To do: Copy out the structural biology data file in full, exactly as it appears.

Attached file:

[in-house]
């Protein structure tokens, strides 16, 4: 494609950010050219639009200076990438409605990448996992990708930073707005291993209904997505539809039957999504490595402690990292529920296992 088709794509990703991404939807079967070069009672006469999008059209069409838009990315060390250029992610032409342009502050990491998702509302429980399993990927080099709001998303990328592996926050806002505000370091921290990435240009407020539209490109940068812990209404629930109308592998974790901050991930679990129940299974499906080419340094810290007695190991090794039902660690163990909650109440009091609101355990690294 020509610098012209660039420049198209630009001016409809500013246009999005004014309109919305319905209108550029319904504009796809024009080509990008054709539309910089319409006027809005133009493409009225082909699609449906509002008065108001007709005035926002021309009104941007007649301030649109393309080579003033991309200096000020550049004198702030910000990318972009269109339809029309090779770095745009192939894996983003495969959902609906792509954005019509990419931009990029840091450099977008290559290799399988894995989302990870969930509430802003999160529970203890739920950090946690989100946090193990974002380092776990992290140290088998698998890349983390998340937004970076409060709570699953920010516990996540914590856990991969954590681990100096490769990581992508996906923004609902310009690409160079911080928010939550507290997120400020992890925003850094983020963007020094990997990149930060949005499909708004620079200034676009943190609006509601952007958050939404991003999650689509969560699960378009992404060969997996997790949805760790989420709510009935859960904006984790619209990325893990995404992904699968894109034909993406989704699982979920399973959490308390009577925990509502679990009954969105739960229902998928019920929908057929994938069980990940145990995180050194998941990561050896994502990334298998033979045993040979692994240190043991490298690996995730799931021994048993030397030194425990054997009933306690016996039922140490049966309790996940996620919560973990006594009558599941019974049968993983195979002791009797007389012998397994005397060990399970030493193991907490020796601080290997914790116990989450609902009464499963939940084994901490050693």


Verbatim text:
[in-house]
């Protein structure tokens, strides 16, 4: 494609950010050219639009200076990438409605990448996992990708930073707005291993209904997505539809039957999504490595402690990292529920296992 088709794509990703991404939807079967070069009672006469999008059209069409838009990315060390250029992610032409342009502050990491998702509302429980399993990927080099709001998303990328592996926050806002505000370091921290990435240009407020539209490109940068812990209404629930109308592998974790901050991930679990129940299974499906080419340094810290007695190991090794039902660690163990909650109440009091609101355990690294 020509610098012209660039420049198209630009001016409809500013246009999005004014309109919305319905209108550029319904504009796809024009080509990008054709539309910089319409006027809005133009493409009225082909699609449906509002008065108001007709005035926002021309009104941007007649301030649109393309080579003033991309200096000020550049004198702030910000990318972009269109339809029309090779770095745009192939894996983003495969959902609906792509954005019509990419931009990029840091450099977008290559290799399988894995989302990870969930509430802003999160529970203890739920950090946690989100946090193990974002380092776990992290140290088998698998890349983390998340937004970076409060709570699953920010516990996540914590856990991969954590681990100096490769990581992508996906923004609902310009690409160079911080928010939550507290997120400020992890925003850094983020963007020094990997990149930060949005499909708004620079200034676009943190609006509601952007958050939404991003999650689509969560699960378009992404060969997996997790949805760790989420709510009935859960904006984790619209990325893990995404992904699968894109034909993406989704699982979920399973959490308390009577925990509502679990009954969105739960229902998928019920929908057929994938069980990940145990995180050194998941990561050896994502990334298998033979045993040979692994240190043991490298690996995730799931021994048993030397030194425990054997009933306690016996039922140490049966309790996940996620919560973990006594009558599941019974049968993983195979002791009797007389012998397994005397060990399970030493193991907490020796601080290997914790116990989450609902009464499963939940084994901490050693």